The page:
There’s more to hatches than price — the VW, Peugeot and Ford five-doors pack comfort and cachet
JAPANESE and Korean small cars rule the roost in Australia but in Europe it’s the Volkswagen Golf first, daylight second and then Ford Focus.
The Golf is starting to make waves here, too. It is the fourthbest selling small car behind the Toyota Corolla, Mazda3 and Hyundai i30. In contrast Focus sales are down by almost 60 per cent this year.
Ford has reacted to the drop in sales by making the cheapest Focus more than $3000 dearer. The controversial strategy is designed to move the car upmarket to compete with European brands.
If it can compete with Golf in Europe, the logic goes, it can do it here. History says no but we’ve decided to test the updated Golf and Focus on their merits rather than market positioning. And we’ve thrown in the 2014 European Car of the Year, the Peugeot 308.
At first glance the Focus is the cheapest here, with a starting RRP of $23,390. But the drive-away price for the auto is $28,206. Peugeot some months ago moved to $29,990 driveaway on its 308 Active auto and VW has the Golf Comfortline for $28,990 drive-away. The Trend model is reasonably well equipped with standard satnav, rear parking sensors, rear camera, daytime running lights and alloy wheels. Unlike the other two, it has a full-size spare.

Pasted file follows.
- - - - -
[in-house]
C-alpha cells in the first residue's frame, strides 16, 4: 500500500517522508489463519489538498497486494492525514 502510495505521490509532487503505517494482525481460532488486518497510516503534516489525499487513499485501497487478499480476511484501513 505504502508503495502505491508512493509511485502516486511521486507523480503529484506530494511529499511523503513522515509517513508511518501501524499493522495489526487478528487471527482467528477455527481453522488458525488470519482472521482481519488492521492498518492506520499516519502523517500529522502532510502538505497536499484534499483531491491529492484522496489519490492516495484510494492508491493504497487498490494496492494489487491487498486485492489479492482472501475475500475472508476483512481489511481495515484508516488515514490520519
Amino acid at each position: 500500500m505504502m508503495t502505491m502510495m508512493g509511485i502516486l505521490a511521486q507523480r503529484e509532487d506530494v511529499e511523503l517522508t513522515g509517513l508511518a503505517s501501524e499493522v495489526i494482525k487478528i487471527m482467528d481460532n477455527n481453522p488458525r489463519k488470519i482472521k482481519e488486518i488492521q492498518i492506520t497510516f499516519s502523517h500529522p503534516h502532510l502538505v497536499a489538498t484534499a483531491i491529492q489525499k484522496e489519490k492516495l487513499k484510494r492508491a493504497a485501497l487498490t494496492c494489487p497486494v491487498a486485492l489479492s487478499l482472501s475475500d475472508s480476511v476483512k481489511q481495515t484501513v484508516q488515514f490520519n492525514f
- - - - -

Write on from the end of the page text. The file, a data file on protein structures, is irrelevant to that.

The new model’s useful technology includes MyKey, which allows parents to limit the car’s top speed and audio volume, as well as ensuring driver aids aren’t turned off. It will also contact emergency services if it detects you’ve had an accident.
But crash avoidance tech that’s available on some other small cars is standard only on the more expensive variants.
The cabin now has fewer buttons and a more cohesive design. The infotainment setup is among the best, with a clear, logical screen layout and voiceactivated controls.
As with the Golf, the satnav instructions appear in the instrument panel as well as on the centre screen. Cheaperlooking finishes make the cabin the least appealing of the three.
The headline act for the updated Focus is a new 1.5-litre four-cylinder turbo that provides unparalleled bang for the bucks in the segment. Its 132kW puts the Golf’s 92kW and Peugeot’s 96kW to shame.
Performance is dulled slightly by the fact that it is a heavier car, but it was still a second quicker than the Golf and two seconds quicker than the 308 in our timed 0-100km/h runs. It is also the noisiest on this test and uses more fuel.
Tweaking of the suspension and steering delivers mixed results. The Focus still feels wonderfully planted through the corners but the steering has lost some of its feel.
It’s still a solid performer, though, with great poise through corners and a comfortable, composed ride both around town and on the open road. Europe’s most celebrated car journalists can’t be wrong — or can they? Often a car that stars on European roads is found wanting over here.
The 308’s initial problem was its price tag but it no longer asks crazy money and sales are picking up strongly, albeit from a lower base.